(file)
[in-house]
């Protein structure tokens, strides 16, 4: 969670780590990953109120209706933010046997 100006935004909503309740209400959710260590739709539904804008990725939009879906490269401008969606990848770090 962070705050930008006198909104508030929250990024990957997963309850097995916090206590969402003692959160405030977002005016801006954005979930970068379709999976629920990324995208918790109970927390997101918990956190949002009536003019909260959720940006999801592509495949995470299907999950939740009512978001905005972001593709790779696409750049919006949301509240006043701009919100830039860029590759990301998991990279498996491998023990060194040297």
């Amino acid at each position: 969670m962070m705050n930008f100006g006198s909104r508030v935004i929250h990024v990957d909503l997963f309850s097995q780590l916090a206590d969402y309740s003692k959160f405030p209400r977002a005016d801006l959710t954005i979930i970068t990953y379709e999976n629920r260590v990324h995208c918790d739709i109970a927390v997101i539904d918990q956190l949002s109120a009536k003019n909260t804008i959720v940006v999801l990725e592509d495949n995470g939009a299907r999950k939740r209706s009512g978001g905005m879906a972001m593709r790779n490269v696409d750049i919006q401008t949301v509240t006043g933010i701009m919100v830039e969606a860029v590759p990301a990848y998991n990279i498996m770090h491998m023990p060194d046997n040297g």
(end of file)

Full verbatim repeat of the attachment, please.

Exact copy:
[in-house]
């Protein structure tokens, strides 16, 4: 969670780590990953109120209706933010046997 100006935004909503309740209400959710260590739709539904804008990725939009879906490269401008969606990848770090 962070705050930008006198909104508030929250990024990957997963309850097995916090206590969402003692959160405030977002005016801006954005979930970068379709999976629920990324995208918790109970927390997101918990956190949002009536003019909260959720940006999801592509495949995470299907999950939740009512978001905005972001593709790779696409750049919006949301509240006043701009919100830039860029590759990301998991990279498996491998023990060194040297």
């Amino acid at each position: 969670m962070m705050n930008f100006g006198s909104r508030v935004i929250h990024v990957d909503l997963f309850s097995q780590l916090a206590d969402y309740s003692k959160f405030p209400r977002a005016d801006l959710t954005i979930i970068t990953y379709e999976n629920r260590v990324h995208c918790d739709i109970a927390v997101i539904d918990q956190l949002s109120a009536k003019n909260t804008i959720v940006v999801l990725e592509d495949n995470g939009a299907r999950k939740r209706s009512g978001g905005m879906a972001m593709r790779n490269v696409d750049i919006q401008t949301v509240t006043g933010i701009m919100v830039e969606a860029v590759p990301a990848y998991n990279i498996m770090h491998m023990p060194d046997n040297g």